To perform better interpretation in
making the right and effective decisions, valuable information is needed. This research
defines and evaluates measurement models to measure information value. The
models will be based on theory and practical experiences showing the value of
information and the foundation. Information can be improved and can provide
better support in decision making. The models should be concise, clear and
broadly applicable, though they should be adapted to energy companies to get
the most out of them.

The value of information will be considered
in terms of a possible gain in value with further information on Shaly Sand
reservoirs interpretation, as well as a loss in value associated with the
absence of information.  It is important
that an operating company collect as much information about the reservoir as
the economics of the project allows.  In
addition to seismic and wireline logs, core data, geological data, regional
data, and information from nearby wells can be extremely valuable in making
economic decisions.  Obtaining this data
requires trained professionals from both the operating company and service
companies, working together to get the best possible interpretation.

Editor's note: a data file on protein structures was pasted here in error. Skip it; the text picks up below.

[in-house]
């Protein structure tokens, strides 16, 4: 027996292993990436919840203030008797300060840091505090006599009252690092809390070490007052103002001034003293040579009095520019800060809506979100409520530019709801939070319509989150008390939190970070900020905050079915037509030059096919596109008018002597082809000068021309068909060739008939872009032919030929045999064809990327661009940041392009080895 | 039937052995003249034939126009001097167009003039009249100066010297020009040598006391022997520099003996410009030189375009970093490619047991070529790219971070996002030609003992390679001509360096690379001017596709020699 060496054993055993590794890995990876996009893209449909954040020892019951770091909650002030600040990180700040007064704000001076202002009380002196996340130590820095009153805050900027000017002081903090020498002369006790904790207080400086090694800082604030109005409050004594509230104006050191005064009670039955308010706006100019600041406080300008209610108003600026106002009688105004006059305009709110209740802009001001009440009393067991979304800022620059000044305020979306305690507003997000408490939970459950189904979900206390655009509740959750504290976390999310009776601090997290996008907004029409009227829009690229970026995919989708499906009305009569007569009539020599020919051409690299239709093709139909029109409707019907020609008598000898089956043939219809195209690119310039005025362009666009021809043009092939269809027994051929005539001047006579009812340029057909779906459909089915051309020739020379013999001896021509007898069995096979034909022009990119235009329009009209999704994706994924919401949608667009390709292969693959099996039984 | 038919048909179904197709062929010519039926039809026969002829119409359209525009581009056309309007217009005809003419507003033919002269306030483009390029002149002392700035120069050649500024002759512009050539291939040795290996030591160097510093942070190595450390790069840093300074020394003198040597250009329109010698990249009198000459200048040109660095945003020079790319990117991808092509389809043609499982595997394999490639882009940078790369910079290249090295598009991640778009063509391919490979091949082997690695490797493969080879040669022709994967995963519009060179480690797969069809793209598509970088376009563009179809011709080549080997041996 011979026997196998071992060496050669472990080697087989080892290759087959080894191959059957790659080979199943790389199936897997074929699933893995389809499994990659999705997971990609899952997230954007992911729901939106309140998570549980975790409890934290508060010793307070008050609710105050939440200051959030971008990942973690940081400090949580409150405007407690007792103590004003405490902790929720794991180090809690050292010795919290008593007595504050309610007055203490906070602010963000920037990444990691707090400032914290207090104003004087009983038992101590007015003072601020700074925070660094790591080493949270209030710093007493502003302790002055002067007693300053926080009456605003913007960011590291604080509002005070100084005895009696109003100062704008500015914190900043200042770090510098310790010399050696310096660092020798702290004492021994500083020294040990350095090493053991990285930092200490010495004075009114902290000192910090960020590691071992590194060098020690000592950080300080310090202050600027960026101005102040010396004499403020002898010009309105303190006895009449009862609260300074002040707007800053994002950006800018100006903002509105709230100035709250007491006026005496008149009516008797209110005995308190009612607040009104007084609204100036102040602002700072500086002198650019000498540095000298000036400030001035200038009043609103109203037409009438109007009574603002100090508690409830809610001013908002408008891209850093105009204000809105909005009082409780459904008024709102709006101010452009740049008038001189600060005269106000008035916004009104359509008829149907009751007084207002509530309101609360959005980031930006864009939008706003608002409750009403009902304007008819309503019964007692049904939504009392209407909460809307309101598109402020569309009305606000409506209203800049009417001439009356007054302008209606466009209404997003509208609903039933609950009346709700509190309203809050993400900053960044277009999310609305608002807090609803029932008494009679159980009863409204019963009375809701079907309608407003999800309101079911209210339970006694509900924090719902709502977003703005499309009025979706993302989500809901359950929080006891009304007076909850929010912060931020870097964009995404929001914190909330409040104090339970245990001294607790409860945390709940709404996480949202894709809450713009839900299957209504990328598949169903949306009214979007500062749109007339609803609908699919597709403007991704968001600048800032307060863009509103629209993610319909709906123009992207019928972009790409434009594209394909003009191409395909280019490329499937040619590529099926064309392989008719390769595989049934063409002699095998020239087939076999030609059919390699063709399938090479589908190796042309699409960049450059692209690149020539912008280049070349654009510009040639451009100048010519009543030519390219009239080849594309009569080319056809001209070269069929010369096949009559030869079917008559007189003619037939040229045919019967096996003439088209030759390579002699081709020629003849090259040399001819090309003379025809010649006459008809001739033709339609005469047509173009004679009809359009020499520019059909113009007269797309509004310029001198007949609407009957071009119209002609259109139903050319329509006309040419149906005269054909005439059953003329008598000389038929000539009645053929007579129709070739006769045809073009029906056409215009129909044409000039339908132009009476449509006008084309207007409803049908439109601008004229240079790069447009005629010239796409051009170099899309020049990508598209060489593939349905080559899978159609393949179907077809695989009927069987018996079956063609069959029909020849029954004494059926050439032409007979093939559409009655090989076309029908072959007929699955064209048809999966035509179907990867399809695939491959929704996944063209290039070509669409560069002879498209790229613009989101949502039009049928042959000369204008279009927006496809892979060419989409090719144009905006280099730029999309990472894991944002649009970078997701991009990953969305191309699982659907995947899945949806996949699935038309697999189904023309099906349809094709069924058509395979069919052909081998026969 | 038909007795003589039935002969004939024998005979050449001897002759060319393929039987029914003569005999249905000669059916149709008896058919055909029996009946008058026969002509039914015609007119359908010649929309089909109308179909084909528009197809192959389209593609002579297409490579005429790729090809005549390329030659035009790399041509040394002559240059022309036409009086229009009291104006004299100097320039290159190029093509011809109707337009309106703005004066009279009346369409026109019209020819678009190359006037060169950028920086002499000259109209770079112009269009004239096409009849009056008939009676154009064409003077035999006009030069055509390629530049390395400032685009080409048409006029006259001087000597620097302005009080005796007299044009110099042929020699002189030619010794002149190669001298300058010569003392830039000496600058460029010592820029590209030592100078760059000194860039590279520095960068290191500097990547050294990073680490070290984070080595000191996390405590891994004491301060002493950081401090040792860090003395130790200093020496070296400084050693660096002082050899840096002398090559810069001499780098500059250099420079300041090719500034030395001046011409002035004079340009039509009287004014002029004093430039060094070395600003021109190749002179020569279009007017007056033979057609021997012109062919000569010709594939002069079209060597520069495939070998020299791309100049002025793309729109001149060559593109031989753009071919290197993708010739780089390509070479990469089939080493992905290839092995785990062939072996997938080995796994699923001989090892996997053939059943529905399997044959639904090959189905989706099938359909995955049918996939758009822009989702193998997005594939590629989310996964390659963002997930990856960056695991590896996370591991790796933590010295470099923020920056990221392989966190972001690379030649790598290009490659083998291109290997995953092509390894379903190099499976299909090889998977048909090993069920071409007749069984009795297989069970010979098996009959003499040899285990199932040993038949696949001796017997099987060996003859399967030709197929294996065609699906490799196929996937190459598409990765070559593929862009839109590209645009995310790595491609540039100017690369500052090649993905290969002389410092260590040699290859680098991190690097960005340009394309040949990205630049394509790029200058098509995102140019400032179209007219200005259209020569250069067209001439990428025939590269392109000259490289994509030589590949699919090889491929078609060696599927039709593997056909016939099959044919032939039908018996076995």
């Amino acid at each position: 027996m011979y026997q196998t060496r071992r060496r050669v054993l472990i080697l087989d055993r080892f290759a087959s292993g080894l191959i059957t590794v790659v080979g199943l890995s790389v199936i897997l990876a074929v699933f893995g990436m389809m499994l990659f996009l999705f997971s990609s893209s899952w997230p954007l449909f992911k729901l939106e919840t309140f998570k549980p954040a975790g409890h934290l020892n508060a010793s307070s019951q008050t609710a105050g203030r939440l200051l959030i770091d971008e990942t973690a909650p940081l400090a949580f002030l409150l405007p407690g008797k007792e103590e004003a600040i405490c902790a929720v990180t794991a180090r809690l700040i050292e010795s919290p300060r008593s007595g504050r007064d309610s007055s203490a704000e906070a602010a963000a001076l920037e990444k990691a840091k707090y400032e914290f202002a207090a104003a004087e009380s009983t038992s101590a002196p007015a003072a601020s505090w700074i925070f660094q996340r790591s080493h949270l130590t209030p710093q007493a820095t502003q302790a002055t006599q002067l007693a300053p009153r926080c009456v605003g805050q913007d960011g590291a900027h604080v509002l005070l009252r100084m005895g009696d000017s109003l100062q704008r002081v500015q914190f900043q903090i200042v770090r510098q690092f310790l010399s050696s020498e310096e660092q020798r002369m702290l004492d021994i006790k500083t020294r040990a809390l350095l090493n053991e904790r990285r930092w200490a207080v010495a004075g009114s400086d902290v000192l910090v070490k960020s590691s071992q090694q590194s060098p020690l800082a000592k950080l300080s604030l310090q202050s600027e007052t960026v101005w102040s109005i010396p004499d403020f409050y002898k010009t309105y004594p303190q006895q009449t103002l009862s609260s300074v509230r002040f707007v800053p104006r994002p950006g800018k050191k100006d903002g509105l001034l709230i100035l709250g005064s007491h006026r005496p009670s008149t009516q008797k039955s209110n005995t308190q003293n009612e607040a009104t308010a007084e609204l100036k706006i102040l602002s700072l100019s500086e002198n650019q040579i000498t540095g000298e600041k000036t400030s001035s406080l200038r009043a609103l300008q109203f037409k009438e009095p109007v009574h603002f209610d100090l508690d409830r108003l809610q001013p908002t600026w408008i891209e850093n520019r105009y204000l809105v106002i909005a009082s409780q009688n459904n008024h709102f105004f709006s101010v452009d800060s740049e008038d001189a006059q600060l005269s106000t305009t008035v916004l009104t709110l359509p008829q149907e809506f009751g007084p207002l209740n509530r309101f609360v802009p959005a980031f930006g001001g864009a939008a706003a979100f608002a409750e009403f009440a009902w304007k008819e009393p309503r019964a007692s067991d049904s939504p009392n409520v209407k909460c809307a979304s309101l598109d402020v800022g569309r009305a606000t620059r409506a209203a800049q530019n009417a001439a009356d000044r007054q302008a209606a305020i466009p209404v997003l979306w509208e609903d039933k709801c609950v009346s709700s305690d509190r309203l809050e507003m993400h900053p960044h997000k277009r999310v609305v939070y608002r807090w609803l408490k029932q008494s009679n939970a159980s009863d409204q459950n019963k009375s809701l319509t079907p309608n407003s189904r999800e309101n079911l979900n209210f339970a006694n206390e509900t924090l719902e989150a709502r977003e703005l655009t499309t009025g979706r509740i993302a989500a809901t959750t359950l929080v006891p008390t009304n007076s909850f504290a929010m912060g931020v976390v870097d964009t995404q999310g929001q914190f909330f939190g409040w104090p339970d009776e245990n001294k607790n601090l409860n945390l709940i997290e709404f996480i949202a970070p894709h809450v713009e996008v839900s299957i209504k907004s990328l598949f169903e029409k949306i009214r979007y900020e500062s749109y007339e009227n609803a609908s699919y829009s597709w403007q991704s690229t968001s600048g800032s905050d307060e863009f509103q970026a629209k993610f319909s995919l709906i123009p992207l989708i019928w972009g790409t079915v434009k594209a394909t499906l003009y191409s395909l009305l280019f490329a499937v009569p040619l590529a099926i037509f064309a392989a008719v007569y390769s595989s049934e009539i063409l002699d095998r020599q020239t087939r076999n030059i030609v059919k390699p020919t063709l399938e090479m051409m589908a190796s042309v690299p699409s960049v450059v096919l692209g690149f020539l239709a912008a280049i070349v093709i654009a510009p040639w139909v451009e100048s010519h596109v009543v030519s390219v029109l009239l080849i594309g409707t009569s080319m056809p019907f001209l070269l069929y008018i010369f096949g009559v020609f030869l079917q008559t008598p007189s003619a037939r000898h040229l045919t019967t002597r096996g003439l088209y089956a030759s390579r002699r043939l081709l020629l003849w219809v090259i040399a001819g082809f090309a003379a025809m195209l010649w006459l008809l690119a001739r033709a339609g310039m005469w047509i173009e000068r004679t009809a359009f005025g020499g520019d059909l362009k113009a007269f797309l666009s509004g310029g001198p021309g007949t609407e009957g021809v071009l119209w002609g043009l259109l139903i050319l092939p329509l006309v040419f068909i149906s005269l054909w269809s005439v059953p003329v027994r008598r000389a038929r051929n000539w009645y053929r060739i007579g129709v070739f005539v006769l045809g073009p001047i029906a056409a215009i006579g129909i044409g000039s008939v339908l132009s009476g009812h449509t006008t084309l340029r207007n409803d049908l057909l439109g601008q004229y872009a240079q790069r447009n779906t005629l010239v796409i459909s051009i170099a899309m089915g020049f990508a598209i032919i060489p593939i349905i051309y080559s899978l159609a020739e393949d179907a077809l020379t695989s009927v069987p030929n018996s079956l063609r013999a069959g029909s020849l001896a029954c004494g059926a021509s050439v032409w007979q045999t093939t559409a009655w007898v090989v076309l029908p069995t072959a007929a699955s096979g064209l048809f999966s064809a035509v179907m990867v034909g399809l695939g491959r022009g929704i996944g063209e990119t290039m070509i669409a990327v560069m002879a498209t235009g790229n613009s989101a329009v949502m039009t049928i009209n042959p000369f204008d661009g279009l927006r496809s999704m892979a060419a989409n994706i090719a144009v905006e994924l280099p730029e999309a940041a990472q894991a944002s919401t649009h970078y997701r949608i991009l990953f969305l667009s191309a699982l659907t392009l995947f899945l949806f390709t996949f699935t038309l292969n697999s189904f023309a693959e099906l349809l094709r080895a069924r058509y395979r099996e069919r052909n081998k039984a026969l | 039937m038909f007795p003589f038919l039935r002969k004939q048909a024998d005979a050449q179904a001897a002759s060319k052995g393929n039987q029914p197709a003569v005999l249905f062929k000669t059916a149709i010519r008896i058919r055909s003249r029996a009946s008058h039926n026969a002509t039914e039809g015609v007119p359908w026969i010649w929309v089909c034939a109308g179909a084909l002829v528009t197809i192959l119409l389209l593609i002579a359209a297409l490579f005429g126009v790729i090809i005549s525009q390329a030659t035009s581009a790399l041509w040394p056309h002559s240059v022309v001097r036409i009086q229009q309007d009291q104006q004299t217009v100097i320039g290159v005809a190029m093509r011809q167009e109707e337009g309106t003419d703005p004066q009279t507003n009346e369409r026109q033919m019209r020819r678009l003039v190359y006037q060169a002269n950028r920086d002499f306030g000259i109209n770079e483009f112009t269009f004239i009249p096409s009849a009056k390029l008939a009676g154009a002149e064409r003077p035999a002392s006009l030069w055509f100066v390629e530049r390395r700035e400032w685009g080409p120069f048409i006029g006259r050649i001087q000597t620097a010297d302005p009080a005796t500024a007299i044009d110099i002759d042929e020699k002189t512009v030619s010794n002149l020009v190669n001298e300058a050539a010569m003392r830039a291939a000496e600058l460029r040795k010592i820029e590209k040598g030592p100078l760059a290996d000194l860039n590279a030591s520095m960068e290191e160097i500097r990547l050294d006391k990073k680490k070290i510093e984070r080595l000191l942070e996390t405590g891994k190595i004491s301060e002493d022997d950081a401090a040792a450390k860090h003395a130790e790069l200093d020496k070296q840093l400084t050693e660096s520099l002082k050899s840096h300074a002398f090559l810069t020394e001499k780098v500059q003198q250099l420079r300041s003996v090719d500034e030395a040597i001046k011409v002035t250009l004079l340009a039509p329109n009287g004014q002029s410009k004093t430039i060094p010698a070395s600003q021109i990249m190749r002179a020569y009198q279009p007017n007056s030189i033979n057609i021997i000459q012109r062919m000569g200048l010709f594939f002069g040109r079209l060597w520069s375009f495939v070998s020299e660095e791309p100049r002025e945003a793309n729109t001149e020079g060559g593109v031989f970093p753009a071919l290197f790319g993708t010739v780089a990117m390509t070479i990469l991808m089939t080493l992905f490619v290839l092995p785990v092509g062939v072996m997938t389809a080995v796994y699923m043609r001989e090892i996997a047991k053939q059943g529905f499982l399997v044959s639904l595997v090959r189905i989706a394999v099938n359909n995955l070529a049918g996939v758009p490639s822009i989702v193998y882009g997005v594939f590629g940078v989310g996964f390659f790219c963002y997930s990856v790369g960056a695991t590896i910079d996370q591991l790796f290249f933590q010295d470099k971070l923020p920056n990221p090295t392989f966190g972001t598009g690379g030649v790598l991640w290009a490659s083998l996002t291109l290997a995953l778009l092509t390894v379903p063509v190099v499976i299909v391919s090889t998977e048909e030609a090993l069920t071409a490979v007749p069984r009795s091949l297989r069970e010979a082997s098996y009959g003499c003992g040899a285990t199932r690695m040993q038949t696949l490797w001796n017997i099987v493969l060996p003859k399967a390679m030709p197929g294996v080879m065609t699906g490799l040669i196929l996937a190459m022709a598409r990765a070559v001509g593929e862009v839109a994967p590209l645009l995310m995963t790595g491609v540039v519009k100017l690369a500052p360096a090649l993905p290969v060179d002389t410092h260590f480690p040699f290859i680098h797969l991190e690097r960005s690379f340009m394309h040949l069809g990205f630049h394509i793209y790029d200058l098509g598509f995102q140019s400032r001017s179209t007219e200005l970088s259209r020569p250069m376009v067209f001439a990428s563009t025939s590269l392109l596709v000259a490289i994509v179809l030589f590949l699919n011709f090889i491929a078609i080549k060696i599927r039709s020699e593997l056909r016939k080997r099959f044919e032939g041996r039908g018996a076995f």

Over the years, operating
companies have found that service companies can offer many of the processes
once performed in house at a lower cost and at a highly quality.  For example, a wireline expert from Service
company may have experience with a wide range of reservoirs, as opposed to an
operating company engineer who deals only with a limited number of
reservoirs.  Of course, the operating
company engineer will have much more detailed information about his own
reservoirs, so it is necessary that the two work closely together.

One of
the most controversial problems in formation evaluation is the shale effect in
reservoir rocks. An accurate determination of formation porosity and fluid
saturation in Shaly sand is subjected to many uncertain parameters, all are
induced by the existence of shale in pay formation. Shales are one of the more
important common constituents of rocks in log analysis. Aside from their
effects on porosity and permeability, this importance stems from their
electrical properties, which have a great influence on the determination of
fluid saturations.  Through the years, log interpretation has been
performed in a sequential process of logical operation. The log analyst
determines one parameter and then another until the problem is logically



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